Consumers often encounter advertising that hypes the quantity of an active/performance ingredient in a formulation. In reality, however, adding too much of a good thing could cause the product to be irritating to the skin of most individuals or result in negative side effects. Conversely, products that contain insignificant quantities of an active/performance ingredient can still list that ingredient on the label. However, the product end user will, most likely, see no benefit from it.
In the case of ingredients that play the role of both active/performance and functional ingredients, such as alpha hydroxy acids, the amount of the substance added to the formulation determines the impact it will have on the skin. For example, if you add a significant amount of an AHA, the result will be exfoliation. Add small quantities and it will act more like a moisturizer.
Simply having an ingredient in a product says nothing about the quality of that ingredient. Note that product ingredients fall into one of five quality grades. In descending order of purity, they are: Pharmaceutical, food, cosmetic, reagent, and technical. Most over-the-counter cosmetics utilize cosmetic-grade ingredients, which, while still of reasonably high quality, contain allowable impurities. Pharmaceutical-grade ingredients, however, which are used in drugs and many cosmeceuticals, have the highest level of purity (99.9 percent pure) and contain higher levels of the components that encourage cellular repair.
Most active/performance ingredients are inherently unstable over time. This is why most skin care products offer an expiration date on the packaging. However, this instability may be further exacerbated by conditions such as exposure to light and improper temperatures. Therefore, most manufacturers take care to package products in containers that protect the formulation as much as possible. Some manufacturers will even go as far as directing distributors on the appropriate storage conditions of their products.
Formulations may also be compromised by chemical reactions among ingredients, which is why the order in which ingredients are added is essential. And, because some ingredients simply break down in the presence of other substances, they may be placed into a formulation via encapsulation. An example of this is antioxidants like ascorbic acid, which may often be included within tiny beads made from a plant protein, which melts when applied to the skin.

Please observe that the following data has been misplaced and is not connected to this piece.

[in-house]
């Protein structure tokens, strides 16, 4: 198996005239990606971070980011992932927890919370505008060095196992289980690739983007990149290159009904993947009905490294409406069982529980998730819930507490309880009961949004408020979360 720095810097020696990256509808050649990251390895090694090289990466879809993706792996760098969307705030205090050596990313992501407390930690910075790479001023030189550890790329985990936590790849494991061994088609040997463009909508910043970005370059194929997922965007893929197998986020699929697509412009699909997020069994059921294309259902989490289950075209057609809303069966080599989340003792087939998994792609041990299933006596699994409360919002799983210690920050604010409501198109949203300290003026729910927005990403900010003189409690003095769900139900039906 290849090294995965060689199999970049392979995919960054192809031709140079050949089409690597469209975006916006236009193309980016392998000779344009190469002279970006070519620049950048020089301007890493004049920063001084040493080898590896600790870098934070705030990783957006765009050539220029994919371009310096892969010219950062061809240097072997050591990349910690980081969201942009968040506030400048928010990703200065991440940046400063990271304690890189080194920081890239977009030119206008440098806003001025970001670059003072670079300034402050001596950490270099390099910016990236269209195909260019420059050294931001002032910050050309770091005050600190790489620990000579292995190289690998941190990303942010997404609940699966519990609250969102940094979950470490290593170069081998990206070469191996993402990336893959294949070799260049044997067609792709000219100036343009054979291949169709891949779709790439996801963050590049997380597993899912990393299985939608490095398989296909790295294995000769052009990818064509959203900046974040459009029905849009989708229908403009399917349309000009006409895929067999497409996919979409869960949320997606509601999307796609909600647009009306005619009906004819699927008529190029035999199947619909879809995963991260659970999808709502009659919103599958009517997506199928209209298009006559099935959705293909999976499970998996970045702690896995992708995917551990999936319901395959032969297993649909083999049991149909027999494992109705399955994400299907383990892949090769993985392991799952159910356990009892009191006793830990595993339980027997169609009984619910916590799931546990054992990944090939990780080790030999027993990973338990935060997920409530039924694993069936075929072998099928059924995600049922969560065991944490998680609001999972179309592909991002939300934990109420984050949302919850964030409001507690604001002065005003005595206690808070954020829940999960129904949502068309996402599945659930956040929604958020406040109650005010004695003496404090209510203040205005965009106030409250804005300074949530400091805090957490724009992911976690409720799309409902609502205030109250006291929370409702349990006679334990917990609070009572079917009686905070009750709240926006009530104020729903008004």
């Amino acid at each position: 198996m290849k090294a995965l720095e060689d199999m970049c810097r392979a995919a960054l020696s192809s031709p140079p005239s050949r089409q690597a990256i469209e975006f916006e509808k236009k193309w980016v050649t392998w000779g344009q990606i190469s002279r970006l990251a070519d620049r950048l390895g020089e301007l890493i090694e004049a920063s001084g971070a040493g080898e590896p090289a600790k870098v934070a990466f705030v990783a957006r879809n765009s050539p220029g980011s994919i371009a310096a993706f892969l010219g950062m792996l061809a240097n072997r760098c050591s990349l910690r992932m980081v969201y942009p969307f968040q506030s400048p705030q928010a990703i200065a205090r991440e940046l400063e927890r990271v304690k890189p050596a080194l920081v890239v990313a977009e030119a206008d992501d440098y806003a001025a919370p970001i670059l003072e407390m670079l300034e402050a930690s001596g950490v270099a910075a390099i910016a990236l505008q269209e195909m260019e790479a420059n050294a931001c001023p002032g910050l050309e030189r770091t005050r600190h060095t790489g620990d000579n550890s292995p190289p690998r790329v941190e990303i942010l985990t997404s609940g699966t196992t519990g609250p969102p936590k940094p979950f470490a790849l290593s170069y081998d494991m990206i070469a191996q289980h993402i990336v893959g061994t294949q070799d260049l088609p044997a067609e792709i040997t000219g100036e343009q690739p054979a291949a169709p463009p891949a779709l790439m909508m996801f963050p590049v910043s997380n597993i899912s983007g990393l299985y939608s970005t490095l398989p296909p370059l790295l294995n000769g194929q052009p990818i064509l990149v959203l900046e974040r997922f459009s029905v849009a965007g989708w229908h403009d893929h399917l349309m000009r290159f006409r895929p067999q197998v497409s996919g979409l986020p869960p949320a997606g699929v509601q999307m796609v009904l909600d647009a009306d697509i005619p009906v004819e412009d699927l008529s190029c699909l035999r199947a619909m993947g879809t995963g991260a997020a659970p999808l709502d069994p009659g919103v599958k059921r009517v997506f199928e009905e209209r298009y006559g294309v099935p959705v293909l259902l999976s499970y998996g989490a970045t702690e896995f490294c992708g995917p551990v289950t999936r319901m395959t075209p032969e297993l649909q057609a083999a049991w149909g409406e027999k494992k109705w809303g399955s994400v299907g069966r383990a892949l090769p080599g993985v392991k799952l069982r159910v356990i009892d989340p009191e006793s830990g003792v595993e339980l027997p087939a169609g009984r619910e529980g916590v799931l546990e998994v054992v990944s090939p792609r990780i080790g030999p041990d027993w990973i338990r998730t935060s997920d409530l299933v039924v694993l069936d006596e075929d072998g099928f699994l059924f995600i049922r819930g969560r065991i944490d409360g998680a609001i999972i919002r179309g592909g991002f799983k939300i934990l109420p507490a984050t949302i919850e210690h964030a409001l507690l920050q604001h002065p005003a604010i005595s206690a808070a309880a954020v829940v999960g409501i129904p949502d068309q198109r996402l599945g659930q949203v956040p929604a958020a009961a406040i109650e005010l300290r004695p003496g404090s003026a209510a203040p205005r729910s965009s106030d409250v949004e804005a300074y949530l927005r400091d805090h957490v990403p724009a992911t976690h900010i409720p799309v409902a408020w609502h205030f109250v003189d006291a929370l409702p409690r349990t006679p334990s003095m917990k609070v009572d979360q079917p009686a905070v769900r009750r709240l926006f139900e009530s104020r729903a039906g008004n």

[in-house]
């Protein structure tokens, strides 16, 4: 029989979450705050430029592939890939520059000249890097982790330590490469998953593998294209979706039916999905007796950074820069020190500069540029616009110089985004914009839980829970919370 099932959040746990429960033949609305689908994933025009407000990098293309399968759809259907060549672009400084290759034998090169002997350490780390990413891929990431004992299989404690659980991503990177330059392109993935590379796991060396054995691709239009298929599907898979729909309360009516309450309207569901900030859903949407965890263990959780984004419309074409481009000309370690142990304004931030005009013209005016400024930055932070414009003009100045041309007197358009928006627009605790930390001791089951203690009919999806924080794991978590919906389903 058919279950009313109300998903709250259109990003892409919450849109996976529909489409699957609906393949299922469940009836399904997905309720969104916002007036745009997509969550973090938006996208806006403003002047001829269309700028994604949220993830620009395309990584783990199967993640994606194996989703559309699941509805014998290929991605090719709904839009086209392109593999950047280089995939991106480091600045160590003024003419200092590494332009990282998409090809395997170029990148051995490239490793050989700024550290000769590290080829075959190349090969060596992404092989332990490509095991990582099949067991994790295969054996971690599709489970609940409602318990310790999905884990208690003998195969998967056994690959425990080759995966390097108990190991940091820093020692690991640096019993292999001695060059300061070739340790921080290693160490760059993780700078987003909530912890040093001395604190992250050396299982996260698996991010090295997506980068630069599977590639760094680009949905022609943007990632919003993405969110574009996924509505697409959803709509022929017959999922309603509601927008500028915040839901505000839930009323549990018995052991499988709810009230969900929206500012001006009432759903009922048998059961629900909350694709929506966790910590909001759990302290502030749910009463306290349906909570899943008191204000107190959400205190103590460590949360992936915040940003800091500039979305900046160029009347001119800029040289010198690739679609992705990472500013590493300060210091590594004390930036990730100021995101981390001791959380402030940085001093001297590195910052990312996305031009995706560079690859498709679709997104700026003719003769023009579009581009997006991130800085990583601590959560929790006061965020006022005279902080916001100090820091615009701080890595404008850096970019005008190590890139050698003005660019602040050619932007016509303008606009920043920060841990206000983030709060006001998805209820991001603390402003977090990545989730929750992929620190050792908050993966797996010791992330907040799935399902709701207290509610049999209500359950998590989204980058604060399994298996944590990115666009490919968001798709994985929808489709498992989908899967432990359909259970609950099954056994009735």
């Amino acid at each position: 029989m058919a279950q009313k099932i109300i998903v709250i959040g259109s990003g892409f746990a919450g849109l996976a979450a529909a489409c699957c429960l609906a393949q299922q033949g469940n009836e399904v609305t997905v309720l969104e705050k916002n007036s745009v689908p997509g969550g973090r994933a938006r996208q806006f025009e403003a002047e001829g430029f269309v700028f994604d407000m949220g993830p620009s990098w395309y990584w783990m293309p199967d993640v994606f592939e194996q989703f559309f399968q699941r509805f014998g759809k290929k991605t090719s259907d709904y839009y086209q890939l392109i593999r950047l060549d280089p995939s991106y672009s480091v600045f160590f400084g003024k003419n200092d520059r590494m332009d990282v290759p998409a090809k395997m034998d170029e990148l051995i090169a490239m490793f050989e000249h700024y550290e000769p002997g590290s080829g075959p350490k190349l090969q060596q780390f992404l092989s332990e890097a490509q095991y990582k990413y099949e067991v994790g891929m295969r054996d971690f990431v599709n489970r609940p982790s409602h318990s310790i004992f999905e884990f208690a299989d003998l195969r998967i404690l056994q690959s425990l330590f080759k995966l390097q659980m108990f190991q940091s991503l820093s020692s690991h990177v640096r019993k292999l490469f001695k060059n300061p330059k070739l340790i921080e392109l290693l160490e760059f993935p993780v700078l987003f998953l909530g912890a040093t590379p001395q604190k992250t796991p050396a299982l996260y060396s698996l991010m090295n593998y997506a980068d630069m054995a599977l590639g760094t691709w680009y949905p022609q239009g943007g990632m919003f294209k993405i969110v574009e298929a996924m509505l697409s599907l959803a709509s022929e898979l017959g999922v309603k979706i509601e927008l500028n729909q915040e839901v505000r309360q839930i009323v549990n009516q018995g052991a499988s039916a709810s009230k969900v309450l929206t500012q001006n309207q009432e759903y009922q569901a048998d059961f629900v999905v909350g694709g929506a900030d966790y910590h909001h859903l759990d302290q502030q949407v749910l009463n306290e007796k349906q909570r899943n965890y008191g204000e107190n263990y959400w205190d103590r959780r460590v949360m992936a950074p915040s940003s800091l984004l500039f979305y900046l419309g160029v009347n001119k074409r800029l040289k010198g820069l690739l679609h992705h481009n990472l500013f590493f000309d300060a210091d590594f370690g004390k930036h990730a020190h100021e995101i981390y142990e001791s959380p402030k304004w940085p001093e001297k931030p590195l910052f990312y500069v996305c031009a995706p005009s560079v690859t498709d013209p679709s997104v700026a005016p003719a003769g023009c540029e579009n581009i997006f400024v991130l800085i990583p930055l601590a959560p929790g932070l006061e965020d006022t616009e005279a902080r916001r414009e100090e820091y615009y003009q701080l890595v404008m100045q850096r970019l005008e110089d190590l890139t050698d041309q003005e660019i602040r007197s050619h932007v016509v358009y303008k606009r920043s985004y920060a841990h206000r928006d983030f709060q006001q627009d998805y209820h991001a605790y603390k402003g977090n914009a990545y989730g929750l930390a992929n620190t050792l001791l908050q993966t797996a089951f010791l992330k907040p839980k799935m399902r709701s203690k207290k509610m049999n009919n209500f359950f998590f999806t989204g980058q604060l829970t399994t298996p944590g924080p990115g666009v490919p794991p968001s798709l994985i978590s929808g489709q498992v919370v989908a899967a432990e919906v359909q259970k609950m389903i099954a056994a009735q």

Recommending Skin Care Products toYour Clientele So then, the obvious question is - how do you help your clients determine if a skin care formulation is optimized to best meet their needs? The most useful tool in this effort is the ingredient list found on the product itself.
While the U.S. Food and Drug Administration (FDA) does not approve over-the-counter skin care products directly, they do provide some protection for consumers via the Fair Packaging and Labeling Act. This law requires manufacturers to follow specific criteria when developing product labels, including listing product ingredients in the order of concentration. Additionally, all ingredients must be listed by their INCI name, that is, the scientific term for each ingredient. For example, INCI takes a simple ingredient like shea butter and requires it be listed as Butyrospermum Parkii (Shea Butter). While this may seemingly make labels more difficult to read, it actually ensures that labels read consistently across languages and cultures.
While the label will not help you determine the exact quantity of the active/performance ingredients present in the formulation, you can make a determination based on its rank in the ingredient list. The label will also allow you to determine if a therapeutic base is present, one that will allow active/performance ingredients to be absorbed into the skin. Most manufacturers that utilize pharmaceutical-grade ingredients will highlight this fact on the label. And finally, look for an expiration date and any storage instructions.